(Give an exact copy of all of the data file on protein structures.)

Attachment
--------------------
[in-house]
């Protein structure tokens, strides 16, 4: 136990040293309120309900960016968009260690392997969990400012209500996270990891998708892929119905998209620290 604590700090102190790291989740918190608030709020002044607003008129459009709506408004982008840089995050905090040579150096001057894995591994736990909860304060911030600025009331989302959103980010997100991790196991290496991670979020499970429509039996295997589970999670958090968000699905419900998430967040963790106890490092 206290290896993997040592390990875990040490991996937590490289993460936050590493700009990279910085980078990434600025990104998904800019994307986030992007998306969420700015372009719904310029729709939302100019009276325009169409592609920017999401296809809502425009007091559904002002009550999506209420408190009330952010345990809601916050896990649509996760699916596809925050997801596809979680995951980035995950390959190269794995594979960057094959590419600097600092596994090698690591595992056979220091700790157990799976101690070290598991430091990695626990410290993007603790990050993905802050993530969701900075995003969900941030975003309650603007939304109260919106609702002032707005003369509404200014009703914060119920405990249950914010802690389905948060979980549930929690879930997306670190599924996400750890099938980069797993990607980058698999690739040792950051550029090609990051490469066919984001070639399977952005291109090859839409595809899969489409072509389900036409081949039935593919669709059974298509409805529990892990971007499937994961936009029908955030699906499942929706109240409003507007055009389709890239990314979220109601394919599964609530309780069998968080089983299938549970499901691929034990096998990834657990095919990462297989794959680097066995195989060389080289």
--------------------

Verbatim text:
[in-house]
């Protein structure tokens, strides 16, 4: 136990040293309120309900960016968009260690392997969990400012209500996270990891998708892929119905998209620290 604590700090102190790291989740918190608030709020002044607003008129459009709506408004982008840089995050905090040579150096001057894995591994736990909860304060911030600025009331989302959103980010997100991790196991290496991670979020499970429509039996295997589970999670958090968000699905419900998430967040963790106890490092 206290290896993997040592390990875990040490991996937590490289993460936050590493700009990279910085980078990434600025990104998904800019994307986030992007998306969420700015372009719904310029729709939302100019009276325009169409592609920017999401296809809502425009007091559904002002009550999506209420408190009330952010345990809601916050896990649509996760699916596809925050997801596809979680995951980035995950390959190269794995594979960057094959590419600097600092596994090698690591595992056979220091700790157990799976101690070290598991430091990695626990410290993007603790990050993905802050993530969701900075995003969900941030975003309650603007939304109260919106609702002032707005003369509404200014009703914060119920405990249950914010802690389905948060979980549930929690879930997306670190599924996400750890099938980069797993990607980058698999690739040792950051550029090609990051490469066919984001070639399977952005291109090859839409595809899969489409072509389900036409081949039935593919669709059974298509409805529990892990971007499937994961936009029908955030699906499942929706109240409003507007055009389709890239990314979220109601394919599964609530309780069998968080089983299938549970499901691929034990096998990834657990095919990462297989794959680097066995195989060389080289």